This post has been a long time coming. It’s about our midwife and has been brewing in my mind and in my heart for some time now.
Last March when I was halfway through my pregnancy, we ended our prenatal care with our OB/GYN and set out to find a midwife. My husband Jason and I had just seen The Business of Being Born which was an eye opener for us since we were new to everything regarding birth and babies.
We first met Beverly Woodard of Fruition Midwifery at her office in Chelsea on March 30, 2010. She was the only one of a half dozen women I had called who was willing to take me into her practice. I write about our decision to switch from an OB/GYN to a midwife in an earlier post, here.
Before I met Beverly my impression of a midwife was someone who was was warm, maternal and perhaps a bit crunchy. Beverly was anything but that. She was a whippersnapper. She was autocratic, and she took great pleasure in shooting down our fanciful, liberal hopes for a drug-free birth. She was also impeccably groomed.
The months that followed in the rest of my pregnancy I would come to question our decision to leave our OB/GYN for a midwife. Beverly’s care was top notch, but we were not gelling the way I had hoped. When I brought my mom along to my 34 week appointment to meet Beverly, she said she understood how I felt but that one thing was for certain: Beverly knew her babies.
And so I kept this mantra in my head for the next six weeks and it helped. At my 38 week appointment Beverly advised me to buy some castor oil from Duane Reade and to drink it if my water broke but contractions did not follow. This was the first of many signs that Beverly was in fact fully supportive of my plans for a natural birth.
My labor and delivery was long and arduous, but also all-natural. I say the following with not one iota of uncertainty: I would not have had the labor and birth that I did had it not been for Beverly. I have written in length about my son’s birth story, here.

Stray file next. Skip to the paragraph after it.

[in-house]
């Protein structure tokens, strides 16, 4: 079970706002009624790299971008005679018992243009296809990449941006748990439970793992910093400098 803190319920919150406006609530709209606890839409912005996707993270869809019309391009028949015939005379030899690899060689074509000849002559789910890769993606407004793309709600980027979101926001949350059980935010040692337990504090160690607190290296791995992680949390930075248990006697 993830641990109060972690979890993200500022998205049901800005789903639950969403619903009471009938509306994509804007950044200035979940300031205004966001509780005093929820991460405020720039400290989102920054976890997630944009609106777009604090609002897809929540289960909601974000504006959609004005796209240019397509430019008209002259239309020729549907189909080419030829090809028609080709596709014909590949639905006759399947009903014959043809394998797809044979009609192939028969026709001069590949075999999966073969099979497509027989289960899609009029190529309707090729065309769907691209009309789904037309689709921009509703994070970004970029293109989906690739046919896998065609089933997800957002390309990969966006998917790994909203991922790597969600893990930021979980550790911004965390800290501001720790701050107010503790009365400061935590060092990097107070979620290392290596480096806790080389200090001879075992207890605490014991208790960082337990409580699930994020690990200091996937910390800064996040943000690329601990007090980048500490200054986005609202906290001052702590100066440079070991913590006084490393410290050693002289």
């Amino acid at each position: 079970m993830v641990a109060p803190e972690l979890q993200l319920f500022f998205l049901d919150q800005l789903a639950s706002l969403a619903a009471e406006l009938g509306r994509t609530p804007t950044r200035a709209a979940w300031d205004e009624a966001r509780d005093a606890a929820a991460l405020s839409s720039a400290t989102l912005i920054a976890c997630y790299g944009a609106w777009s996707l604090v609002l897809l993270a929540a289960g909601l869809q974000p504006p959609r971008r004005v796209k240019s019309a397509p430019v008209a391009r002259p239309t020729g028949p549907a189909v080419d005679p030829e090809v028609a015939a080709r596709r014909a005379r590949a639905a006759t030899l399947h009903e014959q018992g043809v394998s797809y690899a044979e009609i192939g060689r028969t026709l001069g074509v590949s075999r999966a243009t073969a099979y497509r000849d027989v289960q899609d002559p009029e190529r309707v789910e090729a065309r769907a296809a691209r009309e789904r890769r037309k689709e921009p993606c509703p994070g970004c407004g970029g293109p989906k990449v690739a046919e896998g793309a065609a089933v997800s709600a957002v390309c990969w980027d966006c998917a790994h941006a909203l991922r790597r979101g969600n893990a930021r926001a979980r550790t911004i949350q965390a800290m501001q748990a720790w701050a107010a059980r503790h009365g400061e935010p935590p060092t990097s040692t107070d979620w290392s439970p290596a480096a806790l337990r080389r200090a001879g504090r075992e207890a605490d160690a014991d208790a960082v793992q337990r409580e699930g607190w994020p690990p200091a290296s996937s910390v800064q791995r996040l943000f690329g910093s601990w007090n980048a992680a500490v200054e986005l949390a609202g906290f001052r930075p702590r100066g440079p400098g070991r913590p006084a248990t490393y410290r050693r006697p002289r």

I labored for 30 hours from start to finish. Beverly provided phone support via text earlier in the day when I was very functional and then over the phone with Jason later on at night when I had moved from the latent phase of labor to the active phase of labor.
Beverly was also very supportive in the hospital. She staved off interventions such as an epidural, excessive fetal heart monitoring, internals and more. She held me from behind and swayed with me when I was at my worst. She patted my forehead with a damp washcloth. She told stories to distract me from the pain. I was wrong all along. Beverly was in fact extremely maternal.
At 9:00 am on Monday, August 9th, after six hours of blood, sweat, tears and other bodily fluids, Beverly even let me deliver my own baby! How selfless. Here’s a woman who’s job it was to present me with my baby and instead, presented me with my crowning moment in life.
Later that day, when the endorphins and excitement of the arrival of our son began to settle in, my husband said it best: “If you were going into battle, Beverly is just the kind of person you would want next to you in the trenches.” I could not have agreed more. Beverly is not just the person who delivered our first born. She is a part of our family now, and I cannot wait to go into battle with her again. Let’s just hope it won’t be for a couple of more years.
What about you, do you have a lot of love for the medical professional who helped bring your children into the world? Why or why not?